It’s stunningly clear that Melania Trump can’t stand Don’t Trump, yet she is still married to him. That she is extremely uncomfortable around Donald is increasingly clear from widely available photos and videos of the two of them. And see here. Recent revelations suggest Melania despises Donald and won’t sleep with him. Further, Melania has no intention of living in the White House even though it’s a big house with a lot of room for the entire family. So why does she stay with him? And why won’t she go public with detailed stories about Donald’s misconduct and potential illegalities?
When Donald Trump married Melania Knauss we know for a fact that he forced her to sign a prenuptial agreement. That agreement is carefully hidden from public view, but we know enough about Trump’s love of money and power, as well as his vindictiveness and narcissism, that we can assume that the prenup is laden with incentives to keep Melania well-behaved and quiet.
But why limit the legal restrictions to a prenup? There are additional types of contracts that Trump could have foisted on Melania, before or since the wedding. Imagine that you were a psychopath like Trump? What else would you entice Melenia to sign? How about non-disclosure agreements and non-disparagement agreements laden with penalties for whispering even a word about Donald’s dirty laundry? The Donald Trump we all know would rig his agreements with Melania so that she would be financially incentivized dress up pretty, quietly stand there to look like a wife but keep her mouth shut. Donald Trump’s penalty-filled contracts with Melania, crafted by the best lawyers money can buy, would make sure that Melania would end up destitute if dishes Donald’s dirt. None of this is difficult to imagine.
What do we need to do to hear Melania’s front-row seat stories about Trump’s double-dealing, lying, betrayals and illegalities? What if we set up a “Free Melania!” GoFundMe page? What if we raised enough money for Melania to share copies of the contracts Donald made her sign? What if we raised so much money that even a gold-digger like Melania would have enough money to live on after she files the divorce papers and tells all?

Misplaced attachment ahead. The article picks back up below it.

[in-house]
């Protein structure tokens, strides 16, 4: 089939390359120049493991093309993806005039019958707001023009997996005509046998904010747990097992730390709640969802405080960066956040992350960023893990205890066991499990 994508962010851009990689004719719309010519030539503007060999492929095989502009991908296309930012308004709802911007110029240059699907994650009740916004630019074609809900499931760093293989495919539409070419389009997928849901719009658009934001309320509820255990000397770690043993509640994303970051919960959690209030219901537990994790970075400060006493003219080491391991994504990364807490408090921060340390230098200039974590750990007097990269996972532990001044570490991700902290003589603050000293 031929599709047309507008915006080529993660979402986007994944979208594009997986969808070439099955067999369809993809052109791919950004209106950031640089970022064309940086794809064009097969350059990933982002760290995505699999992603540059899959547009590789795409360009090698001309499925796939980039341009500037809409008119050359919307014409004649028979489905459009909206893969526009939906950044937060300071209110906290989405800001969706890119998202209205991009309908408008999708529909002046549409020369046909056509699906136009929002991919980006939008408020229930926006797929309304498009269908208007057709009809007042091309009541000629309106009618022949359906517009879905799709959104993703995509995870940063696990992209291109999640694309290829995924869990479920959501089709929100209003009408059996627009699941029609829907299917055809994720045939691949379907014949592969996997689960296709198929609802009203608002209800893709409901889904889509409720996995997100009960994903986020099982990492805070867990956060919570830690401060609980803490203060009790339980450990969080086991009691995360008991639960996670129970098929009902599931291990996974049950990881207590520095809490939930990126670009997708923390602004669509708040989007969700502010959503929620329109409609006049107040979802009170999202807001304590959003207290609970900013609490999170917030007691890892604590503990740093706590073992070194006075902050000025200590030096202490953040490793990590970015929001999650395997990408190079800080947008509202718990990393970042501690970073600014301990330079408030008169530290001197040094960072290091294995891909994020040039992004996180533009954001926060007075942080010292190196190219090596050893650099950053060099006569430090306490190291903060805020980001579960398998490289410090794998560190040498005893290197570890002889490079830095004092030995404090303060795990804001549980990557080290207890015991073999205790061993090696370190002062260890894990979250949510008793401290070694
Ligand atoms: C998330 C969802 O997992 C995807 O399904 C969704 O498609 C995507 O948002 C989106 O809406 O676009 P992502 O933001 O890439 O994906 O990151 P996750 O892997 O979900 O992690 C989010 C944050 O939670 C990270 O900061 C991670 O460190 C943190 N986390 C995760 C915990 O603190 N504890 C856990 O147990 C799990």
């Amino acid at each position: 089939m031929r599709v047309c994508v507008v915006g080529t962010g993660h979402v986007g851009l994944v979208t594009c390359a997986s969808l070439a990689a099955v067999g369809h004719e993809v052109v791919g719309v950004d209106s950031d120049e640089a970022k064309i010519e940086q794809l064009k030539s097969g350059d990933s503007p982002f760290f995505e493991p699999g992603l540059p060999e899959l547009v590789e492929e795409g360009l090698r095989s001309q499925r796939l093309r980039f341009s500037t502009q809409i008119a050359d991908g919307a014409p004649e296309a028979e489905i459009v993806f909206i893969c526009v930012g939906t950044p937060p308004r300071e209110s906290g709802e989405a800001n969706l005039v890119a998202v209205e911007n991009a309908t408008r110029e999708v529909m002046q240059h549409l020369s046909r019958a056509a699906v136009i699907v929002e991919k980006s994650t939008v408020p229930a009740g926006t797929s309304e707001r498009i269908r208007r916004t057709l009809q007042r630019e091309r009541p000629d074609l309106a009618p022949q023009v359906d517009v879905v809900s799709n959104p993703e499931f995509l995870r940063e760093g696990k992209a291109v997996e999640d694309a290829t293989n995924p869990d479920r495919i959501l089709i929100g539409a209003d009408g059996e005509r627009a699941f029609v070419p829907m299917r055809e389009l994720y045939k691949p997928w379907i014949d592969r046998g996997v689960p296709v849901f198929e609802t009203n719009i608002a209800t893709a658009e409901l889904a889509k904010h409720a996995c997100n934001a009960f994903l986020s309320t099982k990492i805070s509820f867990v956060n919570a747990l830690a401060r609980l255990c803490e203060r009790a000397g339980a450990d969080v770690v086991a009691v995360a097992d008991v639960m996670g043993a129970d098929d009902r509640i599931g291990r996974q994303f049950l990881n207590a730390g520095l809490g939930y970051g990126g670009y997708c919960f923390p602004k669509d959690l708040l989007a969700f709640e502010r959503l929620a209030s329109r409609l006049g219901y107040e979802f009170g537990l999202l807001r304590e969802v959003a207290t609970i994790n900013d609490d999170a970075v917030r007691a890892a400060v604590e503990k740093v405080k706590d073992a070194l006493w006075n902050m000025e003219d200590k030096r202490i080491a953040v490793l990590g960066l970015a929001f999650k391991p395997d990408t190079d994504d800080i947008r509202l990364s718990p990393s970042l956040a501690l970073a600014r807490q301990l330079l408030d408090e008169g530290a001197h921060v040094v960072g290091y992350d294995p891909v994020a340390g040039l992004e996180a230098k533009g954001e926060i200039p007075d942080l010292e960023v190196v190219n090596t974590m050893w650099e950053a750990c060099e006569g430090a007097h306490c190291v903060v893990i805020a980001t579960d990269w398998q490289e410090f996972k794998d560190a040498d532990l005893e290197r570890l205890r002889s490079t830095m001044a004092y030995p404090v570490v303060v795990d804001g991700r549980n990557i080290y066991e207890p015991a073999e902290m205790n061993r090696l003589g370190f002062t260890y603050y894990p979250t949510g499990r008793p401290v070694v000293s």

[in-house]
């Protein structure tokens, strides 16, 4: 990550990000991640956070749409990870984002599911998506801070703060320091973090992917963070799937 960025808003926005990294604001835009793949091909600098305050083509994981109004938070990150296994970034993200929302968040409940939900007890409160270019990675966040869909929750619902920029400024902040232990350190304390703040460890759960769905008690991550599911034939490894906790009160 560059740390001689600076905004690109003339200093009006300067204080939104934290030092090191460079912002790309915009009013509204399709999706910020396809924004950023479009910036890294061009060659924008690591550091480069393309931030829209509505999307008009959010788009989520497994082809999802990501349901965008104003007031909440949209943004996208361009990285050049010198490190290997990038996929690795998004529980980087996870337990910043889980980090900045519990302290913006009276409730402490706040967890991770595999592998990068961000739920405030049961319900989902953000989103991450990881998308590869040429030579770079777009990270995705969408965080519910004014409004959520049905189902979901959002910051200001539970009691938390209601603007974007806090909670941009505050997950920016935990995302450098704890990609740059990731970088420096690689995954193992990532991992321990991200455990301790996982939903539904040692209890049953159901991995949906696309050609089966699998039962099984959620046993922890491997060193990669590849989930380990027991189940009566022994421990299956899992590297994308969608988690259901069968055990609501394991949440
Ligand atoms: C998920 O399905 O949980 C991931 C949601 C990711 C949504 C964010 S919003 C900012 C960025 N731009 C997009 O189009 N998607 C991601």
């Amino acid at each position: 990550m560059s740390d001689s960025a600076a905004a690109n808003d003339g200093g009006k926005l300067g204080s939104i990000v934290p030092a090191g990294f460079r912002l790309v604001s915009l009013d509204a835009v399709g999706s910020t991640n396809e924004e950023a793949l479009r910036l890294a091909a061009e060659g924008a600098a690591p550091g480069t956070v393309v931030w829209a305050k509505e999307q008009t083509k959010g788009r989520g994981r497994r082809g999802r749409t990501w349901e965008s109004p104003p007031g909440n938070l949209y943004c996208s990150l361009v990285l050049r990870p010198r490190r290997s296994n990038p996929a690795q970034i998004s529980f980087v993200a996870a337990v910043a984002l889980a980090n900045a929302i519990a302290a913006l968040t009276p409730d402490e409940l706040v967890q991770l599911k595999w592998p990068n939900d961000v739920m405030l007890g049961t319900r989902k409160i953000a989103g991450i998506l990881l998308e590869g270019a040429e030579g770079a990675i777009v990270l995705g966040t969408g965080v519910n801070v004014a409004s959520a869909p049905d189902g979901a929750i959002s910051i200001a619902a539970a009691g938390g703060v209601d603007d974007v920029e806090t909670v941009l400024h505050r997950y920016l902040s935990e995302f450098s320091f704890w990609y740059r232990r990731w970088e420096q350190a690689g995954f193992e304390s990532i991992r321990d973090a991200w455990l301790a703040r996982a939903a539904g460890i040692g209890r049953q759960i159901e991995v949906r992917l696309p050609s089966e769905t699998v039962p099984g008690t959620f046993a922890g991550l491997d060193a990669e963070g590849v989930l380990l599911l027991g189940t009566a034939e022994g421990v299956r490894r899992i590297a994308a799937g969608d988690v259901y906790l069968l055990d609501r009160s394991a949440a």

In high school typing class (in the 1970s), I learned that there are TWO spaces after a period. Since then, I’ve learned and relearned from reputable sources that there should only be one space following a period, but shaking that habit has not been easy. Today, I was reminded that there is no dispute about what to do after hitting a period on a keyboard:
Felici writes that typesetters in Europe began to settle on a single space around the early 20th century. America followed soon after.
Every modern typographer agrees on the one-space rule. It’s one of the canonical rules of the profession, in the same way that waiters know that the salad fork goes to the left of the dinner fork and fashion designers know to put men’s shirt buttons on the right and women’s on the left.
Every major style guide—including the Modern Language Association Style Manual and the Chicago Manual of Style—prescribes a single space after a period. (The Publications Manual of the American Psychological Association, used widely in the social sciences, allows for two spaces in draft manuscripts but recommends one space in published work.)
Let this be the day when my fingers start doing what my brain has been trying to tell them to do for decades!
From Glenn Greenwald, of The Intercept:
While there is certainly truth in the claim that Trump’s use of the suffering of soldiers and their families is politically opportunistic, even exploitative, this tactic is hardly one Trump pioneered. In fact, it is completely standard for U.S. presidents. Though Trump’s attackers did not mention it, Obama often included tales of the sacrifice, death, and suffering of soliders in his political speeches — including when he devoted four highly emotional minutes in his 2014 State of the Union address to narrating the story of, and paying emotional tribute to, Sgt. Cory Remsburg, who was severely wounded by a roadside bomb in Afghanistan.
George W. Bush also hauled soldiers wounded in his wars before cameras during his speeches, such as his 2007 State of the Union address, where he paid tribute to Sgt. Tommy Rieman, wounded in Iraq.